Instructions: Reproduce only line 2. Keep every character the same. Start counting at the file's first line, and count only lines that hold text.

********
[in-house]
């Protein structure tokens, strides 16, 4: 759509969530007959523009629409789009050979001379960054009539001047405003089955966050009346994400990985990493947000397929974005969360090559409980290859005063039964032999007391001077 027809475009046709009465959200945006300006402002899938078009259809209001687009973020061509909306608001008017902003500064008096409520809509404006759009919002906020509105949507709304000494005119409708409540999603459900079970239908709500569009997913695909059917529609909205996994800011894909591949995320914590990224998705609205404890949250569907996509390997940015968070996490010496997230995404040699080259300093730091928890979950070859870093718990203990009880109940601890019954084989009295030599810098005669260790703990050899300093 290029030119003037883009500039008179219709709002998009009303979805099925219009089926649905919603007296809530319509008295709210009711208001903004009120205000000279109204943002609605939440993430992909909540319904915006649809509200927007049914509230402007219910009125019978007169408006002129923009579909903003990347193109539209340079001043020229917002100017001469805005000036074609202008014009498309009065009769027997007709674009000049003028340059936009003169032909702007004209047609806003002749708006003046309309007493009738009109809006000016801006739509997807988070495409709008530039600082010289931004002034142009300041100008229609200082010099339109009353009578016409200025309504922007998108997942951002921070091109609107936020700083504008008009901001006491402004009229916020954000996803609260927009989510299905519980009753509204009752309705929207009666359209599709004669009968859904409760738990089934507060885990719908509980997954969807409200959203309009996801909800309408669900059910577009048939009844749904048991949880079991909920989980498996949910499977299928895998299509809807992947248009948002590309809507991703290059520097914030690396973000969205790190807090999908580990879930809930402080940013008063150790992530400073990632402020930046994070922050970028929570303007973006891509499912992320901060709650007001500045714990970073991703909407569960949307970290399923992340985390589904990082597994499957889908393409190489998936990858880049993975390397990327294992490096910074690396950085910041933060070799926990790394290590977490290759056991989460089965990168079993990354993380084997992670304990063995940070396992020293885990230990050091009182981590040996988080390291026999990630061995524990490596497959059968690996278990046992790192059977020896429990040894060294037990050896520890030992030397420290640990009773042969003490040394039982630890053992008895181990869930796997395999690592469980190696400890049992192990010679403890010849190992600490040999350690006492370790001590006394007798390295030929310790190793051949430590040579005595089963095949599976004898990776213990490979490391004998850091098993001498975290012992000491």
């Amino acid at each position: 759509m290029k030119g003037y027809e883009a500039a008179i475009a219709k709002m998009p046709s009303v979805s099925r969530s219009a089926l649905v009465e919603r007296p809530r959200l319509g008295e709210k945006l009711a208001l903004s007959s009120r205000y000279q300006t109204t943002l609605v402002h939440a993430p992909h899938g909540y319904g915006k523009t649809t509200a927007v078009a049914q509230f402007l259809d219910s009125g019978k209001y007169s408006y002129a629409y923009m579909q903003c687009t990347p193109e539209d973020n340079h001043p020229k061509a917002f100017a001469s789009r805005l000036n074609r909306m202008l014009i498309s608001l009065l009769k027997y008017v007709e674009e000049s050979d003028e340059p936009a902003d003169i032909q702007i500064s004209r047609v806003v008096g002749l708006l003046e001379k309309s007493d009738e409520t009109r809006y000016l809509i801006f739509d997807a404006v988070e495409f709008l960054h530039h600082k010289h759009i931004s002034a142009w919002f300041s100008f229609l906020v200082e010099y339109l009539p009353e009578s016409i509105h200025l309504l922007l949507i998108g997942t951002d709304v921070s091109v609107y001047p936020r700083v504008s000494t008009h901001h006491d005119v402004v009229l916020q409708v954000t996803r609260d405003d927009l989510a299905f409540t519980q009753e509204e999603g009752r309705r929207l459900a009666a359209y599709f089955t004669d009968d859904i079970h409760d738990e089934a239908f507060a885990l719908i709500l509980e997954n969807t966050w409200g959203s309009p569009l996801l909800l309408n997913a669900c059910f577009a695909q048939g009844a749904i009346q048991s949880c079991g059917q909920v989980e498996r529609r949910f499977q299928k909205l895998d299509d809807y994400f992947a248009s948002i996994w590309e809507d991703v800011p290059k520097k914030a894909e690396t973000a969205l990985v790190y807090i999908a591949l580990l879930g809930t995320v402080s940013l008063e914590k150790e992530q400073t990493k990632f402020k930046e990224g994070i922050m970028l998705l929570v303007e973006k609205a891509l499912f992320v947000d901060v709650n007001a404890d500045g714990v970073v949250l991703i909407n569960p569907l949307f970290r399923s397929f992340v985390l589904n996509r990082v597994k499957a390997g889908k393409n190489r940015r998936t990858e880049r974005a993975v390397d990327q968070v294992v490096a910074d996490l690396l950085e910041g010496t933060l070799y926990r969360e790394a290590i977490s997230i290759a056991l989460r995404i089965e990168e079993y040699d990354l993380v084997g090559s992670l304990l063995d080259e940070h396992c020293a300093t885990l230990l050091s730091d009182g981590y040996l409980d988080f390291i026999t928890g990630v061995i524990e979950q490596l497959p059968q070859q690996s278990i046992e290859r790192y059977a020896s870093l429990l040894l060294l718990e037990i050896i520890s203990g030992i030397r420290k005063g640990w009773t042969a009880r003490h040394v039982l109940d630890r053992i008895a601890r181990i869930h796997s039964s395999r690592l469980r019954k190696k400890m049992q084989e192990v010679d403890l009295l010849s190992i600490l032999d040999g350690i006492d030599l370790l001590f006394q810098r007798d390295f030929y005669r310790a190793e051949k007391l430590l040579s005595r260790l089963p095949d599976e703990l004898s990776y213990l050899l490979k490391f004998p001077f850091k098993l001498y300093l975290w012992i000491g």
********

């Protein structure tokens, strides 16, 4: 759509969530007959523009629409789009050979001379960054009539001047405003089955966050009346994400990985990493947000397929974005969360090559409980290859005063039964032999007391001077 027809475009046709009465959200945006300006402002899938078009259809209001687009973020061509909306608001008017902003500064008096409520809509404006759009919002906020509105949507709304000494005119409708409540999603459900079970239908709500569009997913695909059917529609909205996994800011894909591949995320914590990224998705609205404890949250569907996509390997940015968070996490010496997230995404040699080259300093730091928890979950070859870093718990203990009880109940601890019954084989009295030599810098005669260790703990050899300093 290029030119003037883009500039008179219709709002998009009303979805099925219009089926649905919603007296809530319509008295709210009711208001903004009120205000000279109204943002609605939440993430992909909540319904915006649809509200927007049914509230402007219910009125019978007169408006002129923009579909903003990347193109539209340079001043020229917002100017001469805005000036074609202008014009498309009065009769027997007709674009000049003028340059936009003169032909702007004209047609806003002749708006003046309309007493009738009109809006000016801006739509997807988070495409709008530039600082010289931004002034142009300041100008229609200082010099339109009353009578016409200025309504922007998108997942951002921070091109609107936020700083504008008009901001006491402004009229916020954000996803609260927009989510299905519980009753509204009752309705929207009666359209599709004669009968859904409760738990089934507060885990719908509980997954969807409200959203309009996801909800309408669900059910577009048939009844749904048991949880079991909920989980498996949910499977299928895998299509809807992947248009948002590309809507991703290059520097914030690396973000969205790190807090999908580990879930809930402080940013008063150790992530400073990632402020930046994070922050970028929570303007973006891509499912992320901060709650007001500045714990970073991703909407569960949307970290399923992340985390589904990082597994499957889908393409190489998936990858880049993975390397990327294992490096910074690396950085910041933060070799926990790394290590977490290759056991989460089965990168079993990354993380084997992670304990063995940070396992020293885990230990050091009182981590040996988080390291026999990630061995524990490596497959059968690996278990046992790192059977020896429990040894060294037990050896520890030992030397420290640990009773042969003490040394039982630890053992008895181990869930796997395999690592469980190696400890049992192990010679403890010849190992600490040999350690006492370790001590006394007798390295030929310790190793051949430590040579005595089963095949599976004898990776213990490979490391004998850091098993001498975290012992000491």